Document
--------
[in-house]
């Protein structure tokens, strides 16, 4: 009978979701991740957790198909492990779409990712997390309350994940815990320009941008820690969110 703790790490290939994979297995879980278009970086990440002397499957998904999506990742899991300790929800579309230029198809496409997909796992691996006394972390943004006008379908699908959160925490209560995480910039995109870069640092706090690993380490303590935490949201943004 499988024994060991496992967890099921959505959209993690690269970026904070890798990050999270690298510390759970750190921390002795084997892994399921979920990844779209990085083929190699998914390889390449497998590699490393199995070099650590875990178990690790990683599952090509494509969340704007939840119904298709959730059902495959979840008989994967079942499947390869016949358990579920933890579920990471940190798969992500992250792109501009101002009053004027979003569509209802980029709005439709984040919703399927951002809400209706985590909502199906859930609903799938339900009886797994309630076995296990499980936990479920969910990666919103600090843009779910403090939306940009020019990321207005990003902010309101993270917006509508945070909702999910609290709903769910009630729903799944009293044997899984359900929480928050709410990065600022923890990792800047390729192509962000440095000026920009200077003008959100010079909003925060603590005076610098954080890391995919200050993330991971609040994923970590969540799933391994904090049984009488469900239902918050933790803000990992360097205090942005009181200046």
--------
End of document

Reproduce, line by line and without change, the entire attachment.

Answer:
[in-house]
């Protein structure tokens, strides 16, 4: 009978979701991740957790198909492990779409990712997390309350994940815990320009941008820690969110 703790790490290939994979297995879980278009970086990440002397499957998904999506990742899991300790929800579309230029198809496409997909796992691996006394972390943004006008379908699908959160925490209560995480910039995109870069640092706090690993380490303590935490949201943004 499988024994060991496992967890099921959505959209993690690269970026904070890798990050999270690298510390759970750190921390002795084997892994399921979920990844779209990085083929190699998914390889390449497998590699490393199995070099650590875990178990690790990683599952090509494509969340704007939840119904298709959730059902495959979840008989994967079942499947390869016949358990579920933890579920990471940190798969992500992250792109501009101002009053004027979003569509209802980029709005439709984040919703399927951002809400209706985590909502199906859930609903799938339900009886797994309630076995296990499980936990479920969910990666919103600090843009779910403090939306940009020019990321207005990003902010309101993270917006509508945070909702999910609290709903769910009630729903799944009293044997899984359900929480928050709410990065600022923890990792800047390729192509962000440095000026920009200077003008959100010079909003925060603590005076610098954080890391995919200050993330991971609040994923970590969540799933391994904090049984009488469900239902918050933790803000990992360097205090942005009181200046």